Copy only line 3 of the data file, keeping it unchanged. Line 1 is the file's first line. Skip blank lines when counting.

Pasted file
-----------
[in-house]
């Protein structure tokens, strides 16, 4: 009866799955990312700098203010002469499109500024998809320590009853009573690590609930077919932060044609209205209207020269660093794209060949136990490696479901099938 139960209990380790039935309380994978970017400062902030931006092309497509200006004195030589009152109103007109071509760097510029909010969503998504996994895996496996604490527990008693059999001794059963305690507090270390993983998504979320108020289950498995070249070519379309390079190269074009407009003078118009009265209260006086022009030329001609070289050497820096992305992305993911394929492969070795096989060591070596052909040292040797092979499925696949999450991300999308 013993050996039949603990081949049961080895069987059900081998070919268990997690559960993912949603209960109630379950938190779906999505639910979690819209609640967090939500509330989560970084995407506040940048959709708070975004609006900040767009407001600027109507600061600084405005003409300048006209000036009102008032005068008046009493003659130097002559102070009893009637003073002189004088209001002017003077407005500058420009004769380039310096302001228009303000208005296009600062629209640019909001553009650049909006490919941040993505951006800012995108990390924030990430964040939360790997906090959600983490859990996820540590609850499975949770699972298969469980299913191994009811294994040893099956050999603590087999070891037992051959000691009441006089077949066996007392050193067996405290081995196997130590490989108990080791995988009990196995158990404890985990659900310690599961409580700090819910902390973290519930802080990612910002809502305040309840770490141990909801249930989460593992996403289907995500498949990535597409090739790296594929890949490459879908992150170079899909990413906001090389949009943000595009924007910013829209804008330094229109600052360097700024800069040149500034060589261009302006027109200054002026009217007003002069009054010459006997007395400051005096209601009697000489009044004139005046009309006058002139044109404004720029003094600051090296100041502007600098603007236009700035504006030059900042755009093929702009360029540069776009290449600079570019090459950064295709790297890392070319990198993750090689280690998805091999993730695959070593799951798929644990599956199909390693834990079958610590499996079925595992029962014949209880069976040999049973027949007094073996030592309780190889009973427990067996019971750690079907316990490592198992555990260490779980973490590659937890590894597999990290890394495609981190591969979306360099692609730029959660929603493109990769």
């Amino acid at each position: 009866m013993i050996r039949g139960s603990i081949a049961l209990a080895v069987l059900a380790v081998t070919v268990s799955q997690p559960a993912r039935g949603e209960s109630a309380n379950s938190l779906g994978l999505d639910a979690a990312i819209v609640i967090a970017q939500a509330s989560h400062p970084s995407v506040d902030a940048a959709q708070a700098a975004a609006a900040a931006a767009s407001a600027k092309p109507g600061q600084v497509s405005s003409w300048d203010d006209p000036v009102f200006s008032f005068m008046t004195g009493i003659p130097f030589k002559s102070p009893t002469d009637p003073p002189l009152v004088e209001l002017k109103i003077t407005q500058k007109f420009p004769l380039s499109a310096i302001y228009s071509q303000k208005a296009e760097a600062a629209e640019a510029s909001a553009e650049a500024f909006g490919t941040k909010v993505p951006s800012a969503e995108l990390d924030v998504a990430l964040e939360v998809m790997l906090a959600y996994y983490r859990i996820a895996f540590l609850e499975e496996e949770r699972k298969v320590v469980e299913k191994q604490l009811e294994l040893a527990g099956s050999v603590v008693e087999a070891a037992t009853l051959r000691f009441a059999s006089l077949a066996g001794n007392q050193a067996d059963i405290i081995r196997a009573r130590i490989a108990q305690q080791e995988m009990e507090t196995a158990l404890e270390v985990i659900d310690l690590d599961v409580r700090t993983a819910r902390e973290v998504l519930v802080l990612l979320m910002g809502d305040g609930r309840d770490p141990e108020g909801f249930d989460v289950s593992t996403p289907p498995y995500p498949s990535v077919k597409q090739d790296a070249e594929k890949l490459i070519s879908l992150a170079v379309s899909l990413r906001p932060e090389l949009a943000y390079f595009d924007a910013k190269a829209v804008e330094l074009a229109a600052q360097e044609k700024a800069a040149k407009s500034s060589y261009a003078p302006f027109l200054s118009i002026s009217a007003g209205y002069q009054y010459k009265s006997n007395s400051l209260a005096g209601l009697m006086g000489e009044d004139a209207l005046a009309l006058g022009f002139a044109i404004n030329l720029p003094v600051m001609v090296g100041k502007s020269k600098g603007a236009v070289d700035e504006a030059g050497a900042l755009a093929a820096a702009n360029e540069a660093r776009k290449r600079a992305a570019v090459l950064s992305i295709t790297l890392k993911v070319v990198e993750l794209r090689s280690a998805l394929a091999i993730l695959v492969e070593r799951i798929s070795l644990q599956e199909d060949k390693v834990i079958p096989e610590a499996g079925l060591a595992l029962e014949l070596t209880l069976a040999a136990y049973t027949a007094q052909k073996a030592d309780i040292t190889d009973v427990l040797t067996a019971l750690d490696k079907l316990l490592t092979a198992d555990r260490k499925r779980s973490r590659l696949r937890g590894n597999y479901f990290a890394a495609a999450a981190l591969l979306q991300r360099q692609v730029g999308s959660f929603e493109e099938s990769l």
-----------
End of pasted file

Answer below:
């Amino acid at each position: 009866m013993i050996r039949g139960s603990i081949a049961l209990a080895v069987l059900a380790v081998t070919v268990s799955q997690p559960a993912r039935g949603e209960s109630a309380n379950s938190l779906g994978l999505d639910a979690a990312i819209v609640i967090a970017q939500a509330s989560h400062p970084s995407v506040d902030a940048a959709q708070a700098a975004a609006a900040a931006a767009s407001a600027k092309p109507g600061q600084v497509s405005s003409w300048d203010d006209p000036v009102f200006s008032f005068m008046t004195g009493i003659p130097f030589k002559s102070p009893t002469d009637p003073p002189l009152v004088e209001l002017k109103i003077t407005q500058k007109f420009p004769l380039s499109a310096i302001y228009s071509q303000k208005a296009e760097a600062a629209e640019a510029s909001a553009e650049a500024f909006g490919t941040k909010v993505p951006s800012a969503e995108l990390d924030v998504a990430l964040e939360v998809m790997l906090a959600y996994y983490r859990i996820a895996f540590l609850e499975e496996e949770r699972k298969v320590v469980e299913k191994q604490l009811e294994l040893a527990g099956s050999v603590v008693e087999a070891a037992t009853l051959r000691f009441a059999s006089l077949a066996g001794n007392q050193a067996d059963i405290i081995r196997a009573r130590i490989a108990q305690q080791e995988m009990e507090t196995a158990l404890e270390v985990i659900d310690l690590d599961v409580r700090t993983a819910r902390e973290v998504l519930v802080l990612l979320m910002g809502d305040g609930r309840d770490p141990e108020g909801f249930d989460v289950s593992t996403p289907p498995y995500p498949s990535v077919k597409q090739d790296a070249e594929k890949l490459i070519s879908l992150a170079v379309s899909l990413r906001p932060e090389l949009a943000y390079f595009d924007a910013k190269a829209v804008e330094l074009a229109a600052q360097e044609k700024a800069a040149k407009s500034s060589y261009a003078p302006f027109l200054s118009i002026s009217a007003g209205y002069q009054y010459k009265s006997n007395s400051l209260a005096g209601l009697m006086g000489e009044d004139a209207l005046a009309l006058g022009f002139a044109i404004n030329l720029p003094v600051m001609v090296g100041k502007s020269k600098g603007a236009v070289d700035e504006a030059g050497a900042l755009a093929a820096a702009n360029e540069a660093r776009k290449r600079a992305a570019v090459l950064s992305i295709t790297l890392k993911v070319v990198e993750l794209r090689s280690a998805l394929a091999i993730l695959v492969e070593r799951i798929s070795l644990q599956e199909d060949k390693v834990i079958p096989e610590a499996g079925l060591a595992l029962e014949l070596t209880l069976a040999a136990y049973t027949a007094q052909k073996a030592d309780i040292t190889d009973v427990l040797t067996a019971l750690d490696k079907l316990l490592t092979a198992d555990r260490k499925r779980s973490r590659l696949r937890g590894n597999y479901f990290a890394a495609a999450a981190l591969l979306q991300r360099q692609v730029g999308s959660f929603e493109e099938s990769l």